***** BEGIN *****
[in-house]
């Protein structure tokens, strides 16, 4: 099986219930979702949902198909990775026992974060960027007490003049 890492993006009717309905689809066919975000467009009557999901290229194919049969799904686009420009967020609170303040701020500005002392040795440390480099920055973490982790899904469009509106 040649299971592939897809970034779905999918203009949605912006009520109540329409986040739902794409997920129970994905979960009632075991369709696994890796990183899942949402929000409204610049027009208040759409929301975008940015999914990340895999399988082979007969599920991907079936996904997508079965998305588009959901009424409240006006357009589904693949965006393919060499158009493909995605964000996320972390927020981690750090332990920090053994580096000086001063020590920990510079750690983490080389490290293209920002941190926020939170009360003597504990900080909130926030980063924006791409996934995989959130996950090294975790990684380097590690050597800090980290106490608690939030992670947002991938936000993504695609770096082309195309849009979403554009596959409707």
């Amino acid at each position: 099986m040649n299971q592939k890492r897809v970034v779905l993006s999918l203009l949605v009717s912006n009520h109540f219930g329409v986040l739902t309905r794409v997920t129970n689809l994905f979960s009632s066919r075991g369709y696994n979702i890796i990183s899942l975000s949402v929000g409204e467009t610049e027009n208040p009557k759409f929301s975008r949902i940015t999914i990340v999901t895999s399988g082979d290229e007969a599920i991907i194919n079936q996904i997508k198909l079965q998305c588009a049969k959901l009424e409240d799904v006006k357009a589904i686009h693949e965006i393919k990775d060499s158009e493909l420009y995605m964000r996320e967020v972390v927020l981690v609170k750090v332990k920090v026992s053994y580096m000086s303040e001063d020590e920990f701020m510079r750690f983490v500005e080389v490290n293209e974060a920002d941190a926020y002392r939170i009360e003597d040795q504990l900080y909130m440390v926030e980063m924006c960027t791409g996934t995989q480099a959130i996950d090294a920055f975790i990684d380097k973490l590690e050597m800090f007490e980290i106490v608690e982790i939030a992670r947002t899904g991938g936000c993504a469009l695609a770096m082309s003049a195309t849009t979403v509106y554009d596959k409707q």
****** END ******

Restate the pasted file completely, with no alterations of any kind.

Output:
[in-house]
């Protein structure tokens, strides 16, 4: 099986219930979702949902198909990775026992974060960027007490003049 890492993006009717309905689809066919975000467009009557999901290229194919049969799904686009420009967020609170303040701020500005002392040795440390480099920055973490982790899904469009509106 040649299971592939897809970034779905999918203009949605912006009520109540329409986040739902794409997920129970994905979960009632075991369709696994890796990183899942949402929000409204610049027009208040759409929301975008940015999914990340895999399988082979007969599920991907079936996904997508079965998305588009959901009424409240006006357009589904693949965006393919060499158009493909995605964000996320972390927020981690750090332990920090053994580096000086001063020590920990510079750690983490080389490290293209920002941190926020939170009360003597504990900080909130926030980063924006791409996934995989959130996950090294975790990684380097590690050597800090980290106490608690939030992670947002991938936000993504695609770096082309195309849009979403554009596959409707």
């Amino acid at each position: 099986m040649n299971q592939k890492r897809v970034v779905l993006s999918l203009l949605v009717s912006n009520h109540f219930g329409v986040l739902t309905r794409v997920t129970n689809l994905f979960s009632s066919r075991g369709y696994n979702i890796i990183s899942l975000s949402v929000g409204e467009t610049e027009n208040p009557k759409f929301s975008r949902i940015t999914i990340v999901t895999s399988g082979d290229e007969a599920i991907i194919n079936q996904i997508k198909l079965q998305c588009a049969k959901l009424e409240d799904v006006k357009a589904i686009h693949e965006i393919k990775d060499s158009e493909l420009y995605m964000r996320e967020v972390v927020l981690v609170k750090v332990k920090v026992s053994y580096m000086s303040e001063d020590e920990f701020m510079r750690f983490v500005e080389v490290n293209e974060a920002d941190a926020y002392r939170i009360e003597d040795q504990l900080y909130m440390v926030e980063m924006c960027t791409g996934t995989q480099a959130i996950d090294a920055f975790i990684d380097k973490l590690e050597m800090f007490e980290i106490v608690e982790i939030a992670r947002t899904g991938g936000c993504a469009l695609a770096m082309s003049a195309t849009t979403v509106y554009d596959k409707q």